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Monday, May 20, 2013
- *Mohammed Bedjaoui, Commissioner, International Commission against the Death Penalty
We live in a turbulent world, in which humanity faces many challenges, and too often hope seems in short supply. But on one particular social issue – set to be high on the international community’s agenda over forthcoming weeks – real progress is being made and further positive change is possible.
That issue is capital punishment. Across humanity’s sprawling and diverse global community, there is a growing and deepening recognition that this abhorrent practice has no place in modern and effective justice systems.
This week the United Nation’s Social, Humanitarian Cultural Affairs Committee, more commonly known as the UN’s Third Committee, will debate and vote on a resolution calling for a global moratorium on the death penalty. Following this, the resolution will be tabled at the 67th UN General Assembly in December.
If successful, the resolution – although, as with all such UN resolutions, not legally binding – will send a powerful political and moral message to the minority of countries still clinging to capital punishment that it is time to turn away from this cruel, inhuman and degrading punishment.
It is hard to overstate progress on this issue. A watershed moment came five years ago when, in December 2007, the UN’s 62nd General Assembly first adopted a resolution calling for a universal moratorium on the death penalty, with a view to abolition. It was a historic victory for justice, achieved despite a tense behind-the-scenes saga of political attempts to weaken or even destroy the resolution.
The achievement was reinforced by two further UN General Assembly resolutions, in Decembers 2008 and 2010. On each occasion, the vote supporting the call for a moratorium gathered strength: rising from 104 votes to 106 and then 109, while those states voting negatively fell from 54 to 46 to 41.
These groundbreaking developments are important because the death penalty is a toxic and destructive punishment that causes untold injustice and suffering. Clearly, it is cruel and a violation of the right to life. Clearly too, execution is irrevocable and there is no appeal from the grave.
Yet capital punishment is also deeply and fundamentally flawed. Executions do not deliver public safety or deter violent crime – instead they endorse violence, sometimes fueling cycles of violence and retribution. It is no surprise the states that have abolished the death penalty often have lower murder rates than those that have yet to do so.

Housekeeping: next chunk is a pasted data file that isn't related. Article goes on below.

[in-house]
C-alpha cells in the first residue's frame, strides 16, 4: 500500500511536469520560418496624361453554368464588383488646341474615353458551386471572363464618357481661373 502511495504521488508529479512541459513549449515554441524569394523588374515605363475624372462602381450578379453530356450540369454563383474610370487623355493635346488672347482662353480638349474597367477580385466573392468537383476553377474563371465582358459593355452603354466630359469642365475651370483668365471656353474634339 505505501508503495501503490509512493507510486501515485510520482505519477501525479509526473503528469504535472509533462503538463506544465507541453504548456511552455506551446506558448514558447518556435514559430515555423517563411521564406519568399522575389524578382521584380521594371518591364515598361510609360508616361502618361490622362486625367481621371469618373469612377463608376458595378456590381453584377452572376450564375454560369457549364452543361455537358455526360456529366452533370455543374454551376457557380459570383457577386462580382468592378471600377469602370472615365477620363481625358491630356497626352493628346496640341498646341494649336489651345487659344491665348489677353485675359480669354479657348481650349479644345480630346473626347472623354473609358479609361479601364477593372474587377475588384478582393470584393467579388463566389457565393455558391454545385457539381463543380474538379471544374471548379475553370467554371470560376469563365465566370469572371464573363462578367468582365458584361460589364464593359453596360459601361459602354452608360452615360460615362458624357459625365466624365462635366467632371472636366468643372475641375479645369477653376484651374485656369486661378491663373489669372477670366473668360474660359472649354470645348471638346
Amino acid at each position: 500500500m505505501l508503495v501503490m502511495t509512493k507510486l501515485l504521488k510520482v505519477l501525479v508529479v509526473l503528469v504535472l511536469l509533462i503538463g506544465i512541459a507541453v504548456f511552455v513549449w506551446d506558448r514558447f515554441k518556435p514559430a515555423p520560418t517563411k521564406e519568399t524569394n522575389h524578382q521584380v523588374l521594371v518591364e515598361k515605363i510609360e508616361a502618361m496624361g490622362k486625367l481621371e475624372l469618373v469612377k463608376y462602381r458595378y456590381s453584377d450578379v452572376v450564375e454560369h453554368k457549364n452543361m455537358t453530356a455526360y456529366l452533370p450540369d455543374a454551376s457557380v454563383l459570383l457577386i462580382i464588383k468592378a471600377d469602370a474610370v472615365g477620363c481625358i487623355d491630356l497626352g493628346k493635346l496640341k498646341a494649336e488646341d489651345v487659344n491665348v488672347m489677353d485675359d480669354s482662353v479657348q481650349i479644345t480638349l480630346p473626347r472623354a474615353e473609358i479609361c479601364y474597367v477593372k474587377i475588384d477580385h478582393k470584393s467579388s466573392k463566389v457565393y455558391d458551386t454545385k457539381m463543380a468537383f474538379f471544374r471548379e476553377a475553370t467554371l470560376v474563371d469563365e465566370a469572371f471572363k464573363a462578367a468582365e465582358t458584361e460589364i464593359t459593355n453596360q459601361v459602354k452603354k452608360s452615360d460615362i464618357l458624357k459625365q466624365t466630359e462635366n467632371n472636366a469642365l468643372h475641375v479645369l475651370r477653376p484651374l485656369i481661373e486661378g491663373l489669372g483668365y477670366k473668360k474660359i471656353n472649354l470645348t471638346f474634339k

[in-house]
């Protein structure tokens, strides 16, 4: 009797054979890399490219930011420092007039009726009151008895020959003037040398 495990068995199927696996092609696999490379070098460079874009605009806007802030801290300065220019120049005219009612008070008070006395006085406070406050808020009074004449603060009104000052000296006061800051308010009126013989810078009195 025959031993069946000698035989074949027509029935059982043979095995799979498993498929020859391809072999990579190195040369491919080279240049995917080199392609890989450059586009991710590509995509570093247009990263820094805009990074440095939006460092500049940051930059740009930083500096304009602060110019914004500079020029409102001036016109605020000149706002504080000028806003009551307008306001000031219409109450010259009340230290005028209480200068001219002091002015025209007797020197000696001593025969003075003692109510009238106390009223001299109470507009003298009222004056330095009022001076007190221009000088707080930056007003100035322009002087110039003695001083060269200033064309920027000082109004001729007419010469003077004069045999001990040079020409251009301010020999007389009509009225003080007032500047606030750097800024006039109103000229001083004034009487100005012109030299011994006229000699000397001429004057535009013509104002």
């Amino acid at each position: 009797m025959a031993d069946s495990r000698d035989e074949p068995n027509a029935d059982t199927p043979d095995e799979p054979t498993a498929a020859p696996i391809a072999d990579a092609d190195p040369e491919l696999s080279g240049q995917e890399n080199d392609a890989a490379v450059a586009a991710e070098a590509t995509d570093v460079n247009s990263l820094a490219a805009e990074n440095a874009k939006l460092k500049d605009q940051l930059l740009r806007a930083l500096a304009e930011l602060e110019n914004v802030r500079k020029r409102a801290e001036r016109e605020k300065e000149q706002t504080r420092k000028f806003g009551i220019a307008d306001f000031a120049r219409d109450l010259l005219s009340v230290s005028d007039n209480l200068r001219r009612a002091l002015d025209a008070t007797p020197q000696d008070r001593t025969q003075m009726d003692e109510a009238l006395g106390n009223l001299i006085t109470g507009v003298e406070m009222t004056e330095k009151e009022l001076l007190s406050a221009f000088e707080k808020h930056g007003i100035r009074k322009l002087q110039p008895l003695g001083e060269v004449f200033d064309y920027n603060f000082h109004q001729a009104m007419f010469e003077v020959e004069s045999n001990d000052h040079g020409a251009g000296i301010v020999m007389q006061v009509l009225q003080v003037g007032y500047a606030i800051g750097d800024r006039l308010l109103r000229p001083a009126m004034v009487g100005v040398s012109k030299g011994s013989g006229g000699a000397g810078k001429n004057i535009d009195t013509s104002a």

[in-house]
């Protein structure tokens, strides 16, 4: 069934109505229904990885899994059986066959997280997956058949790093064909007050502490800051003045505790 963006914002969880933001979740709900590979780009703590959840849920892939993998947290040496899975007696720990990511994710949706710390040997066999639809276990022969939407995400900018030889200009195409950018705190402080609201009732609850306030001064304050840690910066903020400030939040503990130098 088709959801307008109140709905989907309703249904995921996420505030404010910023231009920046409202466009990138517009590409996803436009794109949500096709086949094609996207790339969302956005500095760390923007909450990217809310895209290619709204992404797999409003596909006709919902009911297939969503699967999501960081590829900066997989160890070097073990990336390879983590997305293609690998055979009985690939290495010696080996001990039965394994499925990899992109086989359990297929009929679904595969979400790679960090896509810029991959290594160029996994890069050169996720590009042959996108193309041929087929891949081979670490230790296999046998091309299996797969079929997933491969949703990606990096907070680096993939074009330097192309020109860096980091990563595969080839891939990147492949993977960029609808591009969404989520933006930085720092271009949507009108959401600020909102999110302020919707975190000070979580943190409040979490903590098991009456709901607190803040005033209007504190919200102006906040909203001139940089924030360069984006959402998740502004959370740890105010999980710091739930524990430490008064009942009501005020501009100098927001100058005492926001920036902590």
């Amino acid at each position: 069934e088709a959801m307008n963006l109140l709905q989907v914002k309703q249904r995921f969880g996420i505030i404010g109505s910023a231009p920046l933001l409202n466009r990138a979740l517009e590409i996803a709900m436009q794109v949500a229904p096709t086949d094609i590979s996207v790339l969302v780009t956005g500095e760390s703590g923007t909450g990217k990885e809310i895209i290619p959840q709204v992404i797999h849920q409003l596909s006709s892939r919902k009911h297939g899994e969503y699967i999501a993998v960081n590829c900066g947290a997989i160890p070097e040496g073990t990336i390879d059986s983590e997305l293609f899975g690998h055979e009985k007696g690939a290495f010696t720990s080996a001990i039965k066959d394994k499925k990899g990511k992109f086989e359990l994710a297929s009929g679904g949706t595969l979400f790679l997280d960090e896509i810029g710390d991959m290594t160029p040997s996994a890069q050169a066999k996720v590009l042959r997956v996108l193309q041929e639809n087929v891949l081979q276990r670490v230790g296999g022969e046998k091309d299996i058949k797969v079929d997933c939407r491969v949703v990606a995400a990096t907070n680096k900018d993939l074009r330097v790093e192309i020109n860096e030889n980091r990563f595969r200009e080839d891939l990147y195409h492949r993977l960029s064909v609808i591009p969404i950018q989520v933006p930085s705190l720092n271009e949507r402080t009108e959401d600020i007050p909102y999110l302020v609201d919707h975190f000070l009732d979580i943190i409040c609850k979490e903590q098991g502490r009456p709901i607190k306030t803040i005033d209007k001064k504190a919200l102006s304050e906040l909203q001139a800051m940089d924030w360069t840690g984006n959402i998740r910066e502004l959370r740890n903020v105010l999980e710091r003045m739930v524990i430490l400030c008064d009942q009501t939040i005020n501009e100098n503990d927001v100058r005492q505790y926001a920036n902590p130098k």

The death penalty is also frequently used in an arbitrary and discriminatory manner, sometimes for political reasons and sometimes after unfair trials – or even after confessions extracted under torture or duress.
So it is welcome to see the UN’s inspiring resolutions being accompanied by a global trend towards abolition that has gathered pace dramatically in recent years.
As recently as the late 1970s, only 16 countries had abolished the death penalty for all crimes. Today, abolitionist nations are the overwhelming majority. More than two-thirds of nations, over 150 countries according to the UN, have now rejected the death penalty or do not carry out executions. In 2011, only 21 out of 198 countries carried out executions: a drop of more than a third over the last decade.
Nevertheless, there is no room for complacency, and the forthcoming UN vote for a global moratorium is a key opportunity for nations to take a stand against this ultimate denial of human rights.
There are hopes that several nations that previously voted negatively or abstained will have the foresight and political courage to vote positively on this occasion. In Africa, Asia and the Greater Caribbean there are countries that have not carried out executions for years – sometimes for decades. Some of these countries also take legal and humanitarian action to protect their citizens from the death penalty in third countries.
It is to be hoped that such states will also support this year’s UN resolution, and that they will seize the opportunity to strengthen respect for the ‘right to life’. By supporting the call for a global moratorium on the death penalty, they can take a bold step towards ensuring better, fairer justice around the world. Future generations will wonder why we waited so long.
*Mohammed Bedjaoui is a Commissioner of the International Commission against the Death Penalty – an independent body led by a group of high-profile Commissioners from across the world. Mr Bedjaoui is former Foreign Minister of Algeria (2005-2007), and Judge, International Court of Justice (1982-2001). See www.icomdp.org